Beyond the hollow was the square top of the mountain and soon they were standing on it.
They had guessed before that this was an island: clambering among the pink rocks, with the sea on either side, and the crystal heights of air, they had known by some instinct that the sea lay on every side. But there seemed something more fitting in leaving the last word till they stood on the top, and could see a circular horizon of water.
Ralph turned to the others.
“This belongs to us.”
It was roughly boat-shaped: humped near this end with behind them the jumbled descent to the shore. On either side rocks, cliffs, treetops and a steep slope: forward there, the length of the boat, a tamer descent, tree-clad, with hints of pink: and then the jungly flat of the island, dense green, but drawn at the end to a pink tail. There, where the island petered out in water, was another island; a rock, almost detached, standing like a fort, facing them across the green with one bold, pink bastion.
The boys surveyed all this, then looked out to sea. They were high up and the afternoon had advanced; the view was not robbed of sharpness by mirage.
“That’s a reef. A coral reef. I’ve seen pictures like that.”
The reef enclosed more than one side of the island, lying perhaps a mile out and parallel to what they now thought of as their beach. The coral was scribbled in the sea as though a giant had bent down to reproduce the shape of the island in a flowing chalk line but tired before he had finished. Inside was peacock water, rocks and weeds showing as in an aquarium; outside was the dark blue of the sea. The tide was running so that long streaks of foam tailed away from the reef and for a moment they felt that the boat was moving steadily astern.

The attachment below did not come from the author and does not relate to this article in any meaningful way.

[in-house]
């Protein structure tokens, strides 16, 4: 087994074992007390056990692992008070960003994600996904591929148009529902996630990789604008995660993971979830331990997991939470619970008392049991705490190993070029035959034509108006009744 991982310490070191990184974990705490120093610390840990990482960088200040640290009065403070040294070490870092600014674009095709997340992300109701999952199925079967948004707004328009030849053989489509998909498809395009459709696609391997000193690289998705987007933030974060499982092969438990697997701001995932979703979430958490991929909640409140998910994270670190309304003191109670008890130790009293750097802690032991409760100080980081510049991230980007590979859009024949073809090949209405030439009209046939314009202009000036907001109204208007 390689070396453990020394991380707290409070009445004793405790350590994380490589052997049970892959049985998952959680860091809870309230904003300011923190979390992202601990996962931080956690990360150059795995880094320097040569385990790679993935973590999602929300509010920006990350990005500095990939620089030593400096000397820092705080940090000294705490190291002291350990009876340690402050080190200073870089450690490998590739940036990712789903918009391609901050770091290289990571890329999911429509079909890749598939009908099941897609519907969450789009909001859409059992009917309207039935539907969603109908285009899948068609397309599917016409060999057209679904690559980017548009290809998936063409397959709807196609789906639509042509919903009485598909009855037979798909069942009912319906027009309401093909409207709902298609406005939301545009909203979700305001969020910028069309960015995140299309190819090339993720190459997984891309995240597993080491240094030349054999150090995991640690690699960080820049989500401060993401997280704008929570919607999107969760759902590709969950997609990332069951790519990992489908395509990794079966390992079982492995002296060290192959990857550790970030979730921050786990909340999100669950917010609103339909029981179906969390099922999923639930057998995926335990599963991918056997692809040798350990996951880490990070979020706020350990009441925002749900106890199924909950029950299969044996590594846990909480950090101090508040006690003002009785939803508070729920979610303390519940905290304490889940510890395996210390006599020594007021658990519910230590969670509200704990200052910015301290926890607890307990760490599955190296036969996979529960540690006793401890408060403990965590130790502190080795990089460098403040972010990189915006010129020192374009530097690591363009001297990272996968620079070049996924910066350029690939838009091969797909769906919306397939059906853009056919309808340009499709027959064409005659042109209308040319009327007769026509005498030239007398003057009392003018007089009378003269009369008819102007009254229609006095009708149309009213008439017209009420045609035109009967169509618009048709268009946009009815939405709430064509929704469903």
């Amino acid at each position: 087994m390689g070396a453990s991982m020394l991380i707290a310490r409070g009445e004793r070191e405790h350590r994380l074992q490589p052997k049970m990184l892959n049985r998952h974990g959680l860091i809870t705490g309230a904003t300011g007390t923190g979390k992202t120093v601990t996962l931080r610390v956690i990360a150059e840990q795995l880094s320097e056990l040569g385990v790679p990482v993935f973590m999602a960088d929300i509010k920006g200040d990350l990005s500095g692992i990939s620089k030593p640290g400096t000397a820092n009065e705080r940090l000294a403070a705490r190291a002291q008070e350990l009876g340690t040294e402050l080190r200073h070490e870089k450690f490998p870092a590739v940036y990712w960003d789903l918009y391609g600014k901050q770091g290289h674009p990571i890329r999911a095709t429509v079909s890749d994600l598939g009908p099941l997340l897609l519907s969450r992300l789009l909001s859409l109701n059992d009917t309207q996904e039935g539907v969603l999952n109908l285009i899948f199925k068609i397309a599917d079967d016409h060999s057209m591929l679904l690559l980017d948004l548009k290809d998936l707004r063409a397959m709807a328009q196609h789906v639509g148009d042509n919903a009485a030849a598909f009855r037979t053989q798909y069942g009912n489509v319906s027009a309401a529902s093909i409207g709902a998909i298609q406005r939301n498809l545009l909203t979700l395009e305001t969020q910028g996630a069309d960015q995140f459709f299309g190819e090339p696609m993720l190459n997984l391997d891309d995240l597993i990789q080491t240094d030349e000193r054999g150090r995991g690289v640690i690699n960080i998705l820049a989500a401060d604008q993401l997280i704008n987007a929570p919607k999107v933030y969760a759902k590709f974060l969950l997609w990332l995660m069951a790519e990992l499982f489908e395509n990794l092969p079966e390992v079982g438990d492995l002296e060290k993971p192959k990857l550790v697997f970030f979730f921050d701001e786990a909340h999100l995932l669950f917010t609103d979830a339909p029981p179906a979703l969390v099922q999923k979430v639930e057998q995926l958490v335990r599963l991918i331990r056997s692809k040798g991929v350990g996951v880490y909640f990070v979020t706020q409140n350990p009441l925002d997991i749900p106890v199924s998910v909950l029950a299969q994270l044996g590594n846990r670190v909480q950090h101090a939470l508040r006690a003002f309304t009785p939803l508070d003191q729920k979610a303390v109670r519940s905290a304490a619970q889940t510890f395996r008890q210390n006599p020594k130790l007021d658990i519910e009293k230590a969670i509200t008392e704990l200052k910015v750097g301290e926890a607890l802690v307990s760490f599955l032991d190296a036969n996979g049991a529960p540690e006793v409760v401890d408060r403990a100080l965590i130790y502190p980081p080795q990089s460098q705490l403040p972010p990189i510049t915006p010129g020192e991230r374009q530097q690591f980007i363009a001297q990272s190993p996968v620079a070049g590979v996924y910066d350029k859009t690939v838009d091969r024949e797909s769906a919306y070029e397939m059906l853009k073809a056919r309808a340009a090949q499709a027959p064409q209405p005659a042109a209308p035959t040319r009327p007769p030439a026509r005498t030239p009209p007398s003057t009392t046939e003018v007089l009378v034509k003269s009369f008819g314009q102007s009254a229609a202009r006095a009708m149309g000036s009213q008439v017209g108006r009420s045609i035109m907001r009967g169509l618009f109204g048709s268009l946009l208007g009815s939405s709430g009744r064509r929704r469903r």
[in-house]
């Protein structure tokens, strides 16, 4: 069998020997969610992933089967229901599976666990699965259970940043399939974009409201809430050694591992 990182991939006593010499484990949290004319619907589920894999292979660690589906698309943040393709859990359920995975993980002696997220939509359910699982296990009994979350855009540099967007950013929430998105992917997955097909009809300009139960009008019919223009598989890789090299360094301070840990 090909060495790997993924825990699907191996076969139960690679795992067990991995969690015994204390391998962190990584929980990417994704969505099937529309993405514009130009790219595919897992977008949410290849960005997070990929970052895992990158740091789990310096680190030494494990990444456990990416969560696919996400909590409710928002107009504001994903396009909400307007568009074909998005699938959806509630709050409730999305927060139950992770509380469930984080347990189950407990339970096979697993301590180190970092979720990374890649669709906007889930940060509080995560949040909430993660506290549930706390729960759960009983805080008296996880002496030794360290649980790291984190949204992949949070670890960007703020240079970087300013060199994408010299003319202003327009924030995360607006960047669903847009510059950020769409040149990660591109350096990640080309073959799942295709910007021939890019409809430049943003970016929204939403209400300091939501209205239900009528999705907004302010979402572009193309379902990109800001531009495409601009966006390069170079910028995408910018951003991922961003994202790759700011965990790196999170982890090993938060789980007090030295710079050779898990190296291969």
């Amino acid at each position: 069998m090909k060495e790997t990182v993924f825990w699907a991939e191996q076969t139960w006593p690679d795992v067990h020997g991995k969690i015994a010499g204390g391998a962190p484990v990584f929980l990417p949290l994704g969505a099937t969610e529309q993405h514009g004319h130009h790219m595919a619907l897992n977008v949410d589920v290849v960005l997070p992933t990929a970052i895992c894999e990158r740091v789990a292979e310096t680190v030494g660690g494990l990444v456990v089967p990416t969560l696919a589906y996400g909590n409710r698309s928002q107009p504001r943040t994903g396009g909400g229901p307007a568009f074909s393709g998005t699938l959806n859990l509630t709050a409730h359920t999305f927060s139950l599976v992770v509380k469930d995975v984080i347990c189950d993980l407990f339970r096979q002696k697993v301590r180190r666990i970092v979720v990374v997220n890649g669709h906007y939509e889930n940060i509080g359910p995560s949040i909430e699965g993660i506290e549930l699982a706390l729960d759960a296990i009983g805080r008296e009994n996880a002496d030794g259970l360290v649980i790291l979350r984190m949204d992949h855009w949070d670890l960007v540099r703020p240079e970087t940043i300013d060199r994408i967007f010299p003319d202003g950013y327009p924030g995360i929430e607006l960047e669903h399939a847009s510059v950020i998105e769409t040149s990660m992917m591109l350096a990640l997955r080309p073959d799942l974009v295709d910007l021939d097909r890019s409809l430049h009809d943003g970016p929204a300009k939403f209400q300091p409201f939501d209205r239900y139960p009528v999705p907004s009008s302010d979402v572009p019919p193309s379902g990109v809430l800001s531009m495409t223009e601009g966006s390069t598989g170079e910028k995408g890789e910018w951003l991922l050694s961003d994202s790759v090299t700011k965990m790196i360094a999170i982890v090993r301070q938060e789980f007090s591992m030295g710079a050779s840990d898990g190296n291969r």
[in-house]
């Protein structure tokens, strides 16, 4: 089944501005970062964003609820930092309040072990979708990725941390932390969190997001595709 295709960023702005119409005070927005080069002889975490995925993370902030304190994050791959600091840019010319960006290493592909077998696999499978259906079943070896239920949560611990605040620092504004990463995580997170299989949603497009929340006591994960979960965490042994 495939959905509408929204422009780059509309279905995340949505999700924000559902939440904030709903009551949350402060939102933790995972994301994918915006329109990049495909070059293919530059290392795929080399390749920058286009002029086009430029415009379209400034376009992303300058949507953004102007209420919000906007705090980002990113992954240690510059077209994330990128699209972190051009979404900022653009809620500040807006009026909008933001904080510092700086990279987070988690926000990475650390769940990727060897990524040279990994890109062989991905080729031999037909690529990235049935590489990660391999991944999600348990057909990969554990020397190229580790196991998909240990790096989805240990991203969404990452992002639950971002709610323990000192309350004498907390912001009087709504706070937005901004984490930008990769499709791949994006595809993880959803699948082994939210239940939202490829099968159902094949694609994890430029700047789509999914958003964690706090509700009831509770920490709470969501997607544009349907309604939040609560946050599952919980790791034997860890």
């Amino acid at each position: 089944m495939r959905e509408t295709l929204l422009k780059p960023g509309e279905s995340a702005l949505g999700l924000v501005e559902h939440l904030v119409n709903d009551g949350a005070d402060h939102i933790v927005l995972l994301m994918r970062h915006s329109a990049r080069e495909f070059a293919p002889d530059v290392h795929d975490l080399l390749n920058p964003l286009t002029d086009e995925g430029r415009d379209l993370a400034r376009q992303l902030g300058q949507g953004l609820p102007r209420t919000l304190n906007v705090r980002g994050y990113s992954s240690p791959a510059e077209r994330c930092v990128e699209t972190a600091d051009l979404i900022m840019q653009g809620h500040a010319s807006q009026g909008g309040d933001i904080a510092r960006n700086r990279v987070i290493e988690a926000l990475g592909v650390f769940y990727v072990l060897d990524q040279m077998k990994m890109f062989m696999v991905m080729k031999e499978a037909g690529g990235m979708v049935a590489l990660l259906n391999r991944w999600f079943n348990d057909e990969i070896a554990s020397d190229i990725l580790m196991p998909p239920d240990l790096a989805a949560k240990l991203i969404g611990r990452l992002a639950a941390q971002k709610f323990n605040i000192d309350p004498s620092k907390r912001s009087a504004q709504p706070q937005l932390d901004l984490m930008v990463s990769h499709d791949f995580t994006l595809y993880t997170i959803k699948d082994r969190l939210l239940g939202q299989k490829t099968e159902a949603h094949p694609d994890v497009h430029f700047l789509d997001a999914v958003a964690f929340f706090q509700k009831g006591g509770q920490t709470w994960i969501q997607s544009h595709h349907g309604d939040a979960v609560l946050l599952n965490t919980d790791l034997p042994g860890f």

Jack pointed down.
“That’s where we landed.”
Beyond falls and cliffs there was a gash visible in the trees; there were the splintered trunks and then the drag, leaving only a fringe of palm between the scar and the sea. There, too, jutting into the lagoon, was the platform, with insect-like figures moving near it.
Ralph sketched a twining line from the bald spot on which they stood down a slope, a gully, through flowers, round and down to the rock where the scar started.
“That’s the quickest way back.”
Eyes shining, mouths open, triumphant, they savored the right of domination. They were lifted up: were friends.
“There’s no village smoke, and no boats,” said Ralph wisely. “We’ll make sure later; but I think it’s uninhabited.”
“We’ll get food,” cried Jack. “Hunt. Catch things. Until they fetch us.”
Simon looked at them both, saying nothing but nodding till his black hair flopped backwards and forwards: his face was glowing.
Ralph looked down the other way where there was no reef.
“Steeper,” said Jack.
Ralph made a cupping gesture.
“That bit of forest down there … the mountain holds it up.”
Every point of the mountain held up trees—flowers and trees. Now the forest stirred, roared, flailed. The nearer acres of rock flowers fluttered and for half a minute the breeze blew cool on their faces.
Ralph spread his arms.
They laughed and tumbled and shouted on the mountain.
When Simon mentioned his hunger the others became aware of theirs.
“Come on,” said Ralph. “We’ve found out what we wanted to know.”
They scrambled down a rock slope, dropped among flowers and made their way under the trees. Here they paused and examined the bushes round them curiously.